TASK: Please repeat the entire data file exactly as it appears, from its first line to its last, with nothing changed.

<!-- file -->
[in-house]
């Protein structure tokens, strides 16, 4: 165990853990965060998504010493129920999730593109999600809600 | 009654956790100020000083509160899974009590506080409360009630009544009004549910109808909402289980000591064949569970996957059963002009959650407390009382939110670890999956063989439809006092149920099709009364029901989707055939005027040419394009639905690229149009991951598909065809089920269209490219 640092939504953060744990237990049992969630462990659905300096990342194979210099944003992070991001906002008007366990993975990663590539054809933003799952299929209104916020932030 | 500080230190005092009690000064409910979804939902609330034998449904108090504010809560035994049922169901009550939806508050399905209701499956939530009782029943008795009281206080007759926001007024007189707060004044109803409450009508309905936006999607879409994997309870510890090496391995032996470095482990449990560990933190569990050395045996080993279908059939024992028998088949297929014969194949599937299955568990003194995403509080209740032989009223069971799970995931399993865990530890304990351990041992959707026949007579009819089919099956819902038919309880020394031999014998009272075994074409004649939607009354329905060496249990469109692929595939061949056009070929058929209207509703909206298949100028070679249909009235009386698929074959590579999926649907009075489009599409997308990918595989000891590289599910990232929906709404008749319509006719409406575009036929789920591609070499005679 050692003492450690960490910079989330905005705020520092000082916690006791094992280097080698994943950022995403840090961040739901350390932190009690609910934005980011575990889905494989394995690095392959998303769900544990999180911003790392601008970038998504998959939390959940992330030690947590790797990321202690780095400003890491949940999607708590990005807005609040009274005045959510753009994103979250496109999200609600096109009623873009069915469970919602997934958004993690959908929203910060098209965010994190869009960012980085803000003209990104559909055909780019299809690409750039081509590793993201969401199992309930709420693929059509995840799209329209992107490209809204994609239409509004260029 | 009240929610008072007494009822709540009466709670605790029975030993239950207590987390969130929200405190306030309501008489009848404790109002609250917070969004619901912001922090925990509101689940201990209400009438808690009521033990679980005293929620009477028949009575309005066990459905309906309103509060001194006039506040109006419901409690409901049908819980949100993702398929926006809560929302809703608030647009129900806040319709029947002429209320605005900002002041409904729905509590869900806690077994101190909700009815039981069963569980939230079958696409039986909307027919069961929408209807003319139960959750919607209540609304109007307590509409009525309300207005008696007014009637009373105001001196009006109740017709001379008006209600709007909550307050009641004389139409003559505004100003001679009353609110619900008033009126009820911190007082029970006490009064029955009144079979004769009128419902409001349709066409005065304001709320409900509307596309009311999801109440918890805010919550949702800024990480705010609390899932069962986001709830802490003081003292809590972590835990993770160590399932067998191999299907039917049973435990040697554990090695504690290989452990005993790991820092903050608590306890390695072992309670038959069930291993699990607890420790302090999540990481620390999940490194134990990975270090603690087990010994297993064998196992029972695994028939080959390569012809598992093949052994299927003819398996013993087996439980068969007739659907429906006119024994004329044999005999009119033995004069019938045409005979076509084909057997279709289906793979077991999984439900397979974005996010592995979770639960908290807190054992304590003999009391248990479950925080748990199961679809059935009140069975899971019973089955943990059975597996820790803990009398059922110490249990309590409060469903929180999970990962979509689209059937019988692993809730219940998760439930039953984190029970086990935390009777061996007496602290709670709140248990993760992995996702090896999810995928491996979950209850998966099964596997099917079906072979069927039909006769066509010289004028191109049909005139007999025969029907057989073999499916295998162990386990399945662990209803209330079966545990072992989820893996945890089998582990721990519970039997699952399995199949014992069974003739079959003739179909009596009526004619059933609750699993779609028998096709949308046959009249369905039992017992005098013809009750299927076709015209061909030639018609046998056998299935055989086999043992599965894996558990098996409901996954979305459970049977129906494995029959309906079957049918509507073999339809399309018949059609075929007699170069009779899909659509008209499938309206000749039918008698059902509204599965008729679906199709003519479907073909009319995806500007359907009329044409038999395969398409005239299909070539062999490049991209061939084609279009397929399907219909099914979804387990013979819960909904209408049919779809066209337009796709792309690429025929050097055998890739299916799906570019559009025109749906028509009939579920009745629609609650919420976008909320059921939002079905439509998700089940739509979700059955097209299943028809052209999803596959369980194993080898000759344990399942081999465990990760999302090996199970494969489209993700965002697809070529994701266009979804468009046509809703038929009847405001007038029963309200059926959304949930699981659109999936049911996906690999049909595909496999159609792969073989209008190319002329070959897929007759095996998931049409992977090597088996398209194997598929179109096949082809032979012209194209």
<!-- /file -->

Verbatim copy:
[in-house]
């Protein structure tokens, strides 16, 4: 165990853990965060998504010493129920999730593109999600809600 | 009654956790100020000083509160899974009590506080409360009630009544009004549910109808909402289980000591064949569970996957059963002009959650407390009382939110670890999956063989439809006092149920099709009364029901989707055939005027040419394009639905690229149009991951598909065809089920269209490219 640092939504953060744990237990049992969630462990659905300096990342194979210099944003992070991001906002008007366990993975990663590539054809933003799952299929209104916020932030 | 500080230190005092009690000064409910979804939902609330034998449904108090504010809560035994049922169901009550939806508050399905209701499956939530009782029943008795009281206080007759926001007024007189707060004044109803409450009508309905936006999607879409994997309870510890090496391995032996470095482990449990560990933190569990050395045996080993279908059939024992028998088949297929014969194949599937299955568990003194995403509080209740032989009223069971799970995931399993865990530890304990351990041992959707026949007579009819089919099956819902038919309880020394031999014998009272075994074409004649939607009354329905060496249990469109692929595939061949056009070929058929209207509703909206298949100028070679249909009235009386698929074959590579999926649907009075489009599409997308990918595989000891590289599910990232929906709404008749319509006719409406575009036929789920591609070499005679 050692003492450690960490910079989330905005705020520092000082916690006791094992280097080698994943950022995403840090961040739901350390932190009690609910934005980011575990889905494989394995690095392959998303769900544990999180911003790392601008970038998504998959939390959940992330030690947590790797990321202690780095400003890491949940999607708590990005807005609040009274005045959510753009994103979250496109999200609600096109009623873009069915469970919602997934958004993690959908929203910060098209965010994190869009960012980085803000003209990104559909055909780019299809690409750039081509590793993201969401199992309930709420693929059509995840799209329209992107490209809204994609239409509004260029 | 009240929610008072007494009822709540009466709670605790029975030993239950207590987390969130929200405190306030309501008489009848404790109002609250917070969004619901912001922090925990509101689940201990209400009438808690009521033990679980005293929620009477028949009575309005066990459905309906309103509060001194006039506040109006419901409690409901049908819980949100993702398929926006809560929302809703608030647009129900806040319709029947002429209320605005900002002041409904729905509590869900806690077994101190909700009815039981069963569980939230079958696409039986909307027919069961929408209807003319139960959750919607209540609304109007307590509409009525309300207005008696007014009637009373105001001196009006109740017709001379008006209600709007909550307050009641004389139409003559505004100003001679009353609110619900008033009126009820911190007082029970006490009064029955009144079979004769009128419902409001349709066409005065304001709320409900509307596309009311999801109440918890805010919550949702800024990480705010609390899932069962986001709830802490003081003292809590972590835990993770160590399932067998191999299907039917049973435990040697554990090695504690290989452990005993790991820092903050608590306890390695072992309670038959069930291993699990607890420790302090999540990481620390999940490194134990990975270090603690087990010994297993064998196992029972695994028939080959390569012809598992093949052994299927003819398996013993087996439980068969007739659907429906006119024994004329044999005999009119033995004069019938045409005979076509084909057997279709289906793979077991999984439900397979974005996010592995979770639960908290807190054992304590003999009391248990479950925080748990199961679809059935009140069975899971019973089955943990059975597996820790803990009398059922110490249990309590409060469903929180999970990962979509689209059937019988692993809730219940998760439930039953984190029970086990935390009777061996007496602290709670709140248990993760992995996702090896999810995928491996979950209850998966099964596997099917079906072979069927039909006769066509010289004028191109049909005139007999025969029907057989073999499916295998162990386990399945662990209803209330079966545990072992989820893996945890089998582990721990519970039997699952399995199949014992069974003739079959003739179909009596009526004619059933609750699993779609028998096709949308046959009249369905039992017992005098013809009750299927076709015209061909030639018609046998056998299935055989086999043992599965894996558990098996409901996954979305459970049977129906494995029959309906079957049918509507073999339809399309018949059609075929007699170069009779899909659509008209499938309206000749039918008698059902509204599965008729679906199709003519479907073909009319995806500007359907009329044409038999395969398409005239299909070539062999490049991209061939084609279009397929399907219909099914979804387990013979819960909904209408049919779809066209337009796709792309690429025929050097055998890739299916799906570019559009025109749906028509009939579920009745629609609650919420976008909320059921939002079905439509998700089940739509979700059955097209299943028809052209999803596959369980194993080898000759344990399942081999465990990760999302090996199970494969489209993700965002697809070529994701266009979804468009046509809703038929009847405001007038029963309200059926959304949930699981659109999936049911996906690999049909595909496999159609792969073989209008190319002329070959897929007759095996998931049409992977090597088996398209194997598929179109096949082809032979012209194209």